Changes in alcohol and cigarette consumption in response to medical and recreational cannabis legalization: Evidence from U.S. state tax receipt data

Sirish Veligati, Seth Howdeshell, Sara Beeler-Stinn, Deepak Lingam, Phylicia C. Allen, Li Shiun Chen, Richard A. Grucza

Research output: Contribution to journalArticle

1 Scopus citations

Abstract

Background: Whether medical or recreational cannabis legalization impacts alcohol or cigarette consumption is a key question as cannabis policy evolves, given the adverse health effects of these substances. Relatively little research has examined this question. The objective of this study was to examine whether medical or recreational cannabis legalization was associated with any change in state-level per capita alcohol or cigarette consumption. Methods: Dependent variables included per capita consumption of alcohol and cigarettes from all 50 U.S. states, estimated from state tax receipts and maintained by the Centers for Disease Control and National Institute for Alcohol Abuse and Alcoholism, respectively. Independent variables included indicators for medical and recreational legalization policies. Three different types of indicators were separately used to model medical cannabis policies. Indicators for the primary model were based on the presence of active medical cannabis dispensaries. Secondary models used indicators based on either the presence of a more liberal medical cannabis policy (“non-medicalized”) or the presence of any medical cannabis policy. Difference-in-difference regression models were applied to estimate associations for each type of policy. Results: Primary models found no statistically significant associations between medical or recreational cannabis legalization policies and either alcohol or cigarette sales per capita. In a secondary model, both medical and recreational policies were associated with significantly decreased per capita cigarette sales compared to states with no medical cannabis policy. However, post hoc analyses demonstrated that these reductions were apparent at least two years prior to policy adoption, indicating that they likely result from other time-varying characteristics of legalization states, rather than cannabis policy. Conclusion: We found no evidence of a causal association between medical or recreational cannabis legalization and changes in either alcohol or cigarette sales per capita.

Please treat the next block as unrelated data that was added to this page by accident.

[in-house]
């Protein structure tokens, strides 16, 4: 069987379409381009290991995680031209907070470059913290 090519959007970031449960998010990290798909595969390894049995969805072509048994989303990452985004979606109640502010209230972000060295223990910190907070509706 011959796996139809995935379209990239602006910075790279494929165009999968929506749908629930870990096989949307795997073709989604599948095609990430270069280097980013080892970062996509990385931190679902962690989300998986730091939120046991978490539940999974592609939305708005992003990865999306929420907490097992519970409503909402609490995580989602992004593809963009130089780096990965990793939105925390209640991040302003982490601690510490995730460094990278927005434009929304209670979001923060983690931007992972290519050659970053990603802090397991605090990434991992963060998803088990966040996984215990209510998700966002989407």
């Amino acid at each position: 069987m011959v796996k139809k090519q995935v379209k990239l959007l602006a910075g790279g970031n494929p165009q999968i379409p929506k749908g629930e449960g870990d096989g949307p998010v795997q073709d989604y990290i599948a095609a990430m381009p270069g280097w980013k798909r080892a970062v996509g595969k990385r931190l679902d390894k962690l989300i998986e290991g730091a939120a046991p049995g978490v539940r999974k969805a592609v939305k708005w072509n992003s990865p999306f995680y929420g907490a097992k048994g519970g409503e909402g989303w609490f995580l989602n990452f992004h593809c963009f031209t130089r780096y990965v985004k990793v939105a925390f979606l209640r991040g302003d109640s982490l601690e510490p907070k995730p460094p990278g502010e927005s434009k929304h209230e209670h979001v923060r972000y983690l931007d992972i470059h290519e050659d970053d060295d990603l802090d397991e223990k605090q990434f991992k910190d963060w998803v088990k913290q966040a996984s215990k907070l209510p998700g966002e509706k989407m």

Original languageEnglish
Article number102585
JournalInternational Journal of Drug Policy
Volume75
DOIs
StatePublished - Jan 2020

Keywords

  • Alcohol
  • Cannabis
  • Complementarity
  • Legalization
  • Marijuana
  • Medical cannabis
  • Substitution
  • Tobacco

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